Drei Baozi im Servierschälchen

Baozi

Streetfood in und aus Dresden

Chinesische Hefeklöße mit leckerer Füllung!

Inside Baozi Button

A 35C3 Special
An inside view of the Baozi Button electronics

Here are the inner electronics of the Baozi Button v2.0. Let’s dive a little bit further into it, shall we?

The Logic

The button in version 2 is now microcontroller-controlled and at its heart there is — of course ― an Arduino. I use a Chinese release of the Arduino Pro Mini board; it’s small and has the well documented Arduino ecosystem. I always buy these at a dozen. I get shit done wit’ it.

On the interrupt pin 2 we have our input for the big red shiny button you always love to press. I hardware-debounced it a little bit — probably wrong, but it works. When we catch the interrupt the Arduino on pin 7 triggers the MP3 module we talk about in the next section.

In addition the Arduino takes care of the button LED via pin 9. Every 10 to 60 seconds it does a little blinky fade to catch attention while it’s in idle mode.

But the newest and best feature in v2.0 is: tilt and stress control. Experience shows, that people like to overdo their encounters with the Baozi Button. Especially kids. So the first thing I built in is tilt control: When the button is pressed very often and very quickly (5×, < 1 s between each press), then we enter “Tilt Penalty Mode”. This means, the button is then disabled for 10 seconds, until it recovers and is free to use again. The second feature is stress control: It's only possible to press the button 10× in 30 seconds, otherwise we enter “Stress Penalty Mode”. The button is then disabled for 15 seconds to repel overusers and to make them leave their prey. The button LED fades out, when entering penalty modes and fades back in when the button recovered.

The Sound

Sounds that are played come from SD card in a little MP3 module, the DFPlayer Mini. When the pin IO_2 from this module is pulled LOW for > 50ms, the module simply plays the next sound file. It is capable of more, also Serial Communication, but for now we just use this feature. The audio is put out via the modules DAC pins and are fed into an amplifier.

As an amplifier I use a 2× 120 W Stereo Amplifier Board, equipped with the TPA3116D2. Since I only have one speaker connected, I only use one (the left) channel. The board / the chip is not able to combine stereo channels to a double power mono one. Sad, but ok – if you ask me, it has enough SONIC BOOM!

The Power

All this big-ass audio stuff needs power, did you know? Since the mobile first approach also applies to Baozi Buttons, I power it with a battery. I found a pretty decent Lithium power bank (≈ 6,000 mAh) with jump start capabilty. It’s important to be able to get power directly from the battery pack, not via the 5 V USB socket. It is not capable of delivering much power — and these USB sockets have the quirk that they switch off, when a certain current draw is not met and all that sort of jazz. We go directly to the battery with an EC5 jack — just like the jump start cables would — and have our 12 V at maximum current delivered. Although full power of the audio amplifier board is only unleashed at 24 V, but it is loud enough with 12 V.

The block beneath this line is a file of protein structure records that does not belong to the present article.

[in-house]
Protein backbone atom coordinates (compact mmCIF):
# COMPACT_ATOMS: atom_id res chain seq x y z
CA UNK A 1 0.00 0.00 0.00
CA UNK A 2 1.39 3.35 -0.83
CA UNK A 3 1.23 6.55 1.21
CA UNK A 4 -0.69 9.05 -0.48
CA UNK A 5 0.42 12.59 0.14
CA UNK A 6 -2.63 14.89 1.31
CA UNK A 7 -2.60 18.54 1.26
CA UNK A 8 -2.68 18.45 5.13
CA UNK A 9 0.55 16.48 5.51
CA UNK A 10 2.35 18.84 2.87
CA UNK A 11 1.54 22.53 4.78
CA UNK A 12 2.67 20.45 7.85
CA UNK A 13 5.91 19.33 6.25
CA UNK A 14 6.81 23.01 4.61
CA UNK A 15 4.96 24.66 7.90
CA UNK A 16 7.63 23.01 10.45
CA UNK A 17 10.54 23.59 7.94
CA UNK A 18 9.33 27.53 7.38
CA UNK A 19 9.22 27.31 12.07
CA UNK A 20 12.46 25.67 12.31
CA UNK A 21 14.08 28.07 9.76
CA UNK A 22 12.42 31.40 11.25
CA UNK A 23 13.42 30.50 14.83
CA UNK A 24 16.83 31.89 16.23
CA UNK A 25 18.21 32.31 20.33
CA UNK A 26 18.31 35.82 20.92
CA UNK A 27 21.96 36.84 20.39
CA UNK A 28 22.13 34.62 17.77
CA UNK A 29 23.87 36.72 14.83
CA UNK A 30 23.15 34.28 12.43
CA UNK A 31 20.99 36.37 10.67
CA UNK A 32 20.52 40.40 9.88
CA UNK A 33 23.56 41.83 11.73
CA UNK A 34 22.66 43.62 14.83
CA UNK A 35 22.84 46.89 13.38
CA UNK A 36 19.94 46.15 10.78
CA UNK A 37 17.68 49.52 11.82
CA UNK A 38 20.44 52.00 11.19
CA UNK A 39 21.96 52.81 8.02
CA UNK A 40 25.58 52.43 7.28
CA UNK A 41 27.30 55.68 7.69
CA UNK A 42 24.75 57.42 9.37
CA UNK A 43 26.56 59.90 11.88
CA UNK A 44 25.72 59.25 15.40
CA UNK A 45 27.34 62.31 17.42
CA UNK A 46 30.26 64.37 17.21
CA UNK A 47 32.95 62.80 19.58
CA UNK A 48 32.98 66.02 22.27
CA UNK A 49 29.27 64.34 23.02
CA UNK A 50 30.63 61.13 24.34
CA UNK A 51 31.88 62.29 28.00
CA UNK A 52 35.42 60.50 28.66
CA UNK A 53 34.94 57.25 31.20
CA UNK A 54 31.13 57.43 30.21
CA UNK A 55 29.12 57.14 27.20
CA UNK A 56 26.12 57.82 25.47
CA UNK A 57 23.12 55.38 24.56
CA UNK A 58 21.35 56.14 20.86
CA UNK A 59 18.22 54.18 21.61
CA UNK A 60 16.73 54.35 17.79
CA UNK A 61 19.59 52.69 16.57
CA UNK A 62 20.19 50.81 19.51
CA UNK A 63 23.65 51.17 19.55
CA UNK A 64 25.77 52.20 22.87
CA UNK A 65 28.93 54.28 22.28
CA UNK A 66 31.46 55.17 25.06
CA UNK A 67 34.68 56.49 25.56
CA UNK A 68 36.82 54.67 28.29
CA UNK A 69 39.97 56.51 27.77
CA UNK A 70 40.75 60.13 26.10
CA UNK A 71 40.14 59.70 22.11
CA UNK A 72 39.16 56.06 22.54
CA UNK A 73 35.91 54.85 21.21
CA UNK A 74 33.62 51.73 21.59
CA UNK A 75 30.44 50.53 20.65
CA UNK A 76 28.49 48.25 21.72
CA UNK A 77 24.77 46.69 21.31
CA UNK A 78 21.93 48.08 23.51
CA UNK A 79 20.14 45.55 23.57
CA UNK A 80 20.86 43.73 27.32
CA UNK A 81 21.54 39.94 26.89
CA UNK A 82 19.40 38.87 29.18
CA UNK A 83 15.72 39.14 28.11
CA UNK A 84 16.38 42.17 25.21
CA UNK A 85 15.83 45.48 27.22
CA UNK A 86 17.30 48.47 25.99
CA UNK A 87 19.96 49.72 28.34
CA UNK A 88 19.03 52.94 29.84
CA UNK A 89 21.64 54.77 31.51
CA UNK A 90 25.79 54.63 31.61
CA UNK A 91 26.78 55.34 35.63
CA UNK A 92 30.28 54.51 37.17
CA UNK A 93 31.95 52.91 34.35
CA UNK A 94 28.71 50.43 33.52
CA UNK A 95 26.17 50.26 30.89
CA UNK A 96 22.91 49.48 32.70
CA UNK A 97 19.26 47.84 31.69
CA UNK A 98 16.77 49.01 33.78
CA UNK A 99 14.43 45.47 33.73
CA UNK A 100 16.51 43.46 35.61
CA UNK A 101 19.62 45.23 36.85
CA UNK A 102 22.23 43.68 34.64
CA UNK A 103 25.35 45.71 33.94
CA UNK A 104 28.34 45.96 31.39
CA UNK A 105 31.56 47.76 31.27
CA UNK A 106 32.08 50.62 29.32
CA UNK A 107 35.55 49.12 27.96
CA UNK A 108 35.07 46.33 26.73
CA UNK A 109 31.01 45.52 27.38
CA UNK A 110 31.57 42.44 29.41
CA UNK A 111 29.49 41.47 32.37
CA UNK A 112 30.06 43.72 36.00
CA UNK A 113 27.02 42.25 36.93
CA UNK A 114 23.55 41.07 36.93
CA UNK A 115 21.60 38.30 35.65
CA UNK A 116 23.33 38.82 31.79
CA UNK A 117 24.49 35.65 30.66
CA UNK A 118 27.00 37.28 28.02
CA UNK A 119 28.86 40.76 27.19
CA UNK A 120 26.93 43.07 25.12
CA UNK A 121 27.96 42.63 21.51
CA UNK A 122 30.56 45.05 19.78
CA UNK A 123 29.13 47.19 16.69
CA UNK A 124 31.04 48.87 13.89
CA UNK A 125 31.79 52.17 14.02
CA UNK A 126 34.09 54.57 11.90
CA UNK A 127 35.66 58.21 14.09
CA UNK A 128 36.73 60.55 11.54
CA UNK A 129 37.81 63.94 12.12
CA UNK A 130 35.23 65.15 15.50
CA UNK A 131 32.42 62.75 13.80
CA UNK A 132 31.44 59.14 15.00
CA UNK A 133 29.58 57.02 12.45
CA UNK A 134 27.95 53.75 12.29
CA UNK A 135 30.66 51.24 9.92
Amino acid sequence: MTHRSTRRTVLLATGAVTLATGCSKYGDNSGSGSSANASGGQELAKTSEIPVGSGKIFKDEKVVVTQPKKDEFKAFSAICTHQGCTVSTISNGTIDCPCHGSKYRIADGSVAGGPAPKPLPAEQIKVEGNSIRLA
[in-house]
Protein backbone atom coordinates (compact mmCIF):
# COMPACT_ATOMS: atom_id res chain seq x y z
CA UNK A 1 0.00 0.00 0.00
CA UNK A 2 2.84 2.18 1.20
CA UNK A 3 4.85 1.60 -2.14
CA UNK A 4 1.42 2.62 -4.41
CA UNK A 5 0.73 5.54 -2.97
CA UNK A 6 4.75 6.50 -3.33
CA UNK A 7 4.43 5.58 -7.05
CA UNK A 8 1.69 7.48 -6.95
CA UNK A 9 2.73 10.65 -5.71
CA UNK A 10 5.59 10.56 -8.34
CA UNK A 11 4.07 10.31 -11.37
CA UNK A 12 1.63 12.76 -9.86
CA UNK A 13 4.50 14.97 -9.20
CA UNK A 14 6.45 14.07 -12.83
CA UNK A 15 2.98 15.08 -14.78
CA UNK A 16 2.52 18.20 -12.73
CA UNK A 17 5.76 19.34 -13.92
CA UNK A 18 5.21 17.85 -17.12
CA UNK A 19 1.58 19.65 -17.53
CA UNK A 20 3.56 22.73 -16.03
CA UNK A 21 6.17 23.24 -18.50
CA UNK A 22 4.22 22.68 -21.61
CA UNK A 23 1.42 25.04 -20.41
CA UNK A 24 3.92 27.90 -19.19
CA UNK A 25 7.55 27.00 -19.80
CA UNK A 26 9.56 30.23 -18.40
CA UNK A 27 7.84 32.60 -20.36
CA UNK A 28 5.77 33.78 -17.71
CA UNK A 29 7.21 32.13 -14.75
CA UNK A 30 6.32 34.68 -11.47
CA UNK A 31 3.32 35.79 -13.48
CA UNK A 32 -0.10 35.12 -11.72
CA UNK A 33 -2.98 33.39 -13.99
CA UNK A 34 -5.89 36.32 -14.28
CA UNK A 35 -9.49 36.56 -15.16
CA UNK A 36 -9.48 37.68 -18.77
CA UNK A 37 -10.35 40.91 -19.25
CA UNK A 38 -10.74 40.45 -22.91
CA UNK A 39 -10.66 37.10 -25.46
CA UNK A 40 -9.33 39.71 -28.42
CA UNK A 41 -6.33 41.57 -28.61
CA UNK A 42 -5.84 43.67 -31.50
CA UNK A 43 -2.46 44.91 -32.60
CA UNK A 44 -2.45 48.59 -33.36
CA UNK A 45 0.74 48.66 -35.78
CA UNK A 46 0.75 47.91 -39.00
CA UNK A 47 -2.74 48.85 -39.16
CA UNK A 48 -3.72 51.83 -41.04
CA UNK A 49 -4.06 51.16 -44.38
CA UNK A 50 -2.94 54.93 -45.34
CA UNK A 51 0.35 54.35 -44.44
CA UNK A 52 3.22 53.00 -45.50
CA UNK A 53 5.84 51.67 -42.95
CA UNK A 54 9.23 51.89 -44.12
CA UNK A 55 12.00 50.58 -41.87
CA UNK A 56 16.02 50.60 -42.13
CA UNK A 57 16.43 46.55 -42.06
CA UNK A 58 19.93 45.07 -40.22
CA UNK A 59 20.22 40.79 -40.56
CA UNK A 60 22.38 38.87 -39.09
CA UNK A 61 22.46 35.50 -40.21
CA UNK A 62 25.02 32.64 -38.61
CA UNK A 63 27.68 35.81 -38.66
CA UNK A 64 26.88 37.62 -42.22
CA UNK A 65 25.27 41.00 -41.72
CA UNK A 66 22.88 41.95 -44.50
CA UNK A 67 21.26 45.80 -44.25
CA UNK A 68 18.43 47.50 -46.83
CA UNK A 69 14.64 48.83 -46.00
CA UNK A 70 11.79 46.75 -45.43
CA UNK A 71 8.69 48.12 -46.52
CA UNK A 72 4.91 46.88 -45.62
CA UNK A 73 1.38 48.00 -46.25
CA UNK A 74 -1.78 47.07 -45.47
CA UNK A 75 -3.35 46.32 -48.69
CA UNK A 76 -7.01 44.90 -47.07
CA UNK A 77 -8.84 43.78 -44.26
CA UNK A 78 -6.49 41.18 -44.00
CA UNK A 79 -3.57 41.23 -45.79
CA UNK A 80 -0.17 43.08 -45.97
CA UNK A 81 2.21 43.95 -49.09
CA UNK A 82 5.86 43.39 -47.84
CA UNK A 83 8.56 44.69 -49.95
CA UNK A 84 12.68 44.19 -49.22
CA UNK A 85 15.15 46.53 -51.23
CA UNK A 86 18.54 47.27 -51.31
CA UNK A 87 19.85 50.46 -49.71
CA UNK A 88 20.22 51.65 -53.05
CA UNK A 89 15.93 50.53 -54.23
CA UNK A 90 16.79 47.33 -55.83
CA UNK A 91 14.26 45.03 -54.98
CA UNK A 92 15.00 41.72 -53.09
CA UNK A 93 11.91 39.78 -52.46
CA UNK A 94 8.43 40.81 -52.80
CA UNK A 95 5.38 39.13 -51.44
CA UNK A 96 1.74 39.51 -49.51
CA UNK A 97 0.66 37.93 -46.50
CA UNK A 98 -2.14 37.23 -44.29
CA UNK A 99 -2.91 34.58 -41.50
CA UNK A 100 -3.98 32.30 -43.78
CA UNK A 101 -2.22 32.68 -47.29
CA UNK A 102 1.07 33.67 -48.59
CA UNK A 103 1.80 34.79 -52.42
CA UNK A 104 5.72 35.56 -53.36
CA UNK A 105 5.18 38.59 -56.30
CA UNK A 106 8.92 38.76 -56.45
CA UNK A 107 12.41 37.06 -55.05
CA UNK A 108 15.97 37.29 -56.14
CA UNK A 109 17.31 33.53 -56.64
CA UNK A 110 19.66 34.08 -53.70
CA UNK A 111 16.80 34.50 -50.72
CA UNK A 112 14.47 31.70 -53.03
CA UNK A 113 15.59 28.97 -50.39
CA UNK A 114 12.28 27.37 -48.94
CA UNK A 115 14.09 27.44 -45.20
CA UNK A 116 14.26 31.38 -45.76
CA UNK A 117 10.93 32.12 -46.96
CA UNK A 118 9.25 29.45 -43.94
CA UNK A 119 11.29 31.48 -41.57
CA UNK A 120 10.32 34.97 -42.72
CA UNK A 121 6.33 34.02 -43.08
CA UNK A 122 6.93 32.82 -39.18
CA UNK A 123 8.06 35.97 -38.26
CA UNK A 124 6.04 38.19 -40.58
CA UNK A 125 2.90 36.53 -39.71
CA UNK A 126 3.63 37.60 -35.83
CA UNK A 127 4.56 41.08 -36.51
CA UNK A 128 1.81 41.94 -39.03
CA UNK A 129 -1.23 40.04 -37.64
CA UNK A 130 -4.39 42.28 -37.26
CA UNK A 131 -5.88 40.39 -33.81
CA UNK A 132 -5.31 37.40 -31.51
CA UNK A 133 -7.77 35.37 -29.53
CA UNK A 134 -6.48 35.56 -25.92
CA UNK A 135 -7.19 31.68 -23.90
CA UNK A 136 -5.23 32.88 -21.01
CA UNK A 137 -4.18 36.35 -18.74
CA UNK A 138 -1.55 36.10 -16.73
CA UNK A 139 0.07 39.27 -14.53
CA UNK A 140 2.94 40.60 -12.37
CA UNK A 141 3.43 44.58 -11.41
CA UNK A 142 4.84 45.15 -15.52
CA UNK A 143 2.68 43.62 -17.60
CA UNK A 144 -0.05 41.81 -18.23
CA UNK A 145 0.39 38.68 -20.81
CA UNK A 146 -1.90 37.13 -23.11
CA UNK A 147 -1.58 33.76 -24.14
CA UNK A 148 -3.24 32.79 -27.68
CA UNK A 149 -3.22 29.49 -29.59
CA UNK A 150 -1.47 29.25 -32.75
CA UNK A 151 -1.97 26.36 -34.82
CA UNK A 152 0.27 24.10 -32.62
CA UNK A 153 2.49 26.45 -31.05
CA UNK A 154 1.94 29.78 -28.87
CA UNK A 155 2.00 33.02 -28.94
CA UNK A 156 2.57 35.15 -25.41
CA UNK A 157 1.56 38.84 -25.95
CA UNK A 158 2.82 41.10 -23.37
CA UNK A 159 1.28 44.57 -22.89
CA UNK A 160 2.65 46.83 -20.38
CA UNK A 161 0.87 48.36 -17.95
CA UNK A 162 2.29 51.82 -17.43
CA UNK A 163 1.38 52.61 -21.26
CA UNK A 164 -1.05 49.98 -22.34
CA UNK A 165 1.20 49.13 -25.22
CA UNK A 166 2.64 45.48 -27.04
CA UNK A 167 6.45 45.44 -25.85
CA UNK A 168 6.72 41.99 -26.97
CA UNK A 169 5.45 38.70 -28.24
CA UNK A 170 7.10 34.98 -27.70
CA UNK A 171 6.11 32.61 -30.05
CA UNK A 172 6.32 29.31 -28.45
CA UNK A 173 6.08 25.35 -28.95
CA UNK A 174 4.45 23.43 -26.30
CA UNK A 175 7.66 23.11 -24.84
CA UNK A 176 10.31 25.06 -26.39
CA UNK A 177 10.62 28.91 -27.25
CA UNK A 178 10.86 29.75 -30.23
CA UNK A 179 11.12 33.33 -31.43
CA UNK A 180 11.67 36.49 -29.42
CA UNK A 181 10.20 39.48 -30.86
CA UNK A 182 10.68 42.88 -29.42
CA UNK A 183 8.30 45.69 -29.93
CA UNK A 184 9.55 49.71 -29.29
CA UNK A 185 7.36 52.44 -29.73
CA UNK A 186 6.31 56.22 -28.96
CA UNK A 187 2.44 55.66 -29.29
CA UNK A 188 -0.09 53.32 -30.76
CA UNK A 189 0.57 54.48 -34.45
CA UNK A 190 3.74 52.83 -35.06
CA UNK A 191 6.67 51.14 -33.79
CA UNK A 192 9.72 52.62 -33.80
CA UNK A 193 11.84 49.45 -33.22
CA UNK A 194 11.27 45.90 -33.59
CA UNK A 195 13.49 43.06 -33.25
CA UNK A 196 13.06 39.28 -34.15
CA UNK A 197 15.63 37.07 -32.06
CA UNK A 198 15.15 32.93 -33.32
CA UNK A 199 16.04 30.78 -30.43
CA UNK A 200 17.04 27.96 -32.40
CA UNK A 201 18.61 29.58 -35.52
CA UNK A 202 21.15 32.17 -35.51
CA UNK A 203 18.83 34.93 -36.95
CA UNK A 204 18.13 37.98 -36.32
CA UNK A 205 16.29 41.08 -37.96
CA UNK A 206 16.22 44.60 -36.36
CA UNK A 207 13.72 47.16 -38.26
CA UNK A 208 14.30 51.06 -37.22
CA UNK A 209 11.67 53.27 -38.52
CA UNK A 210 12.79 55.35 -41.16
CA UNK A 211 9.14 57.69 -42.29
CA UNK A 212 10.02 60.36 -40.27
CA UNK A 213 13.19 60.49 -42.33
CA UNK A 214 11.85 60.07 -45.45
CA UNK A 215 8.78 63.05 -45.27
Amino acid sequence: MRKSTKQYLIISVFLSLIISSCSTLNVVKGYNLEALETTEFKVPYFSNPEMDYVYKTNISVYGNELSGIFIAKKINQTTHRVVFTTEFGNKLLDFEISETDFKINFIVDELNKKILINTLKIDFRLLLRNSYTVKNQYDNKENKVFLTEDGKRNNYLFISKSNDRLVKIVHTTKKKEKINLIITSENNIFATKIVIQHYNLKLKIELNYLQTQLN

To power the logic, I use a little adjustable step down module, from 12 V to 5 V. Pretty neat! So the Arduino and the MP3 module are supplied with logic level power; also the button LED.

All these circuits are behind a main switch, to switch everything on or off. A voltmeter is plugged across the 12 V to have the eye on the battery pack. Charged at its maximum we have 12.6 V and it then goes down to under 10V, when empty. That’s pretty deadly though for the battery. The audio gets crackly and noisy, then you know it is time to recharge the battery. Recharging is done via the micro USB input of the power bank; there is a regulator circuit built in that takes care of the charging of the Lithium battery. The power bank is meant to be charged that way, so no hacking, whoa-hoooah! Just a loose USB cable is prepared to be plugged into a USB power supply.

The idle circuits draw around 70 mA of current, mainly because of the button LED and the amplifier in standby playing no sound. So with a 6,000 mAh @ 3.6 V (= 22 Wh) power bank and a standby current of 70 mA @ 12 V (= 0.84 W), as a rough estimate the Baozi Button v2.0 should have a standby time of 26 hours (22 Wh ÷ 0.84 W = 26 h). When in use, the current consumption because of the audio doubles or triples for a short time, so probably, we get about 8 – 10 hours of use from the system, to produce all the lulz.

The Future

Battery protection, to check the voltage of the battery pack and switch off earlier.
Remote control, to trigger sounds and volume and on/off via RF.
Serial Communication, to talk to the MP3 module and trigger advanced stuff.
Move alert, to make a silly alarm noise when the mobile button is about to be carried away by some fierce and/or unauthorized person.
Wall plug capability, to be able to power the button from mains.


So that’s it for now! Hope it was fun for you!

   Bye from Hall 2, Gate 9
   Persönliche Unterschrift Christian


View of the Baozi Button after finishing it in the lab
The Bonus

Since the electrical workings are described above, all sound files and the source code is available on GitHub:
Sounds: https://github.com/BaoziBusiness/BaoziButton-Sounds/
Code: https://github.com/BaoziBusiness/BaoziButton-Code/

76.2 ms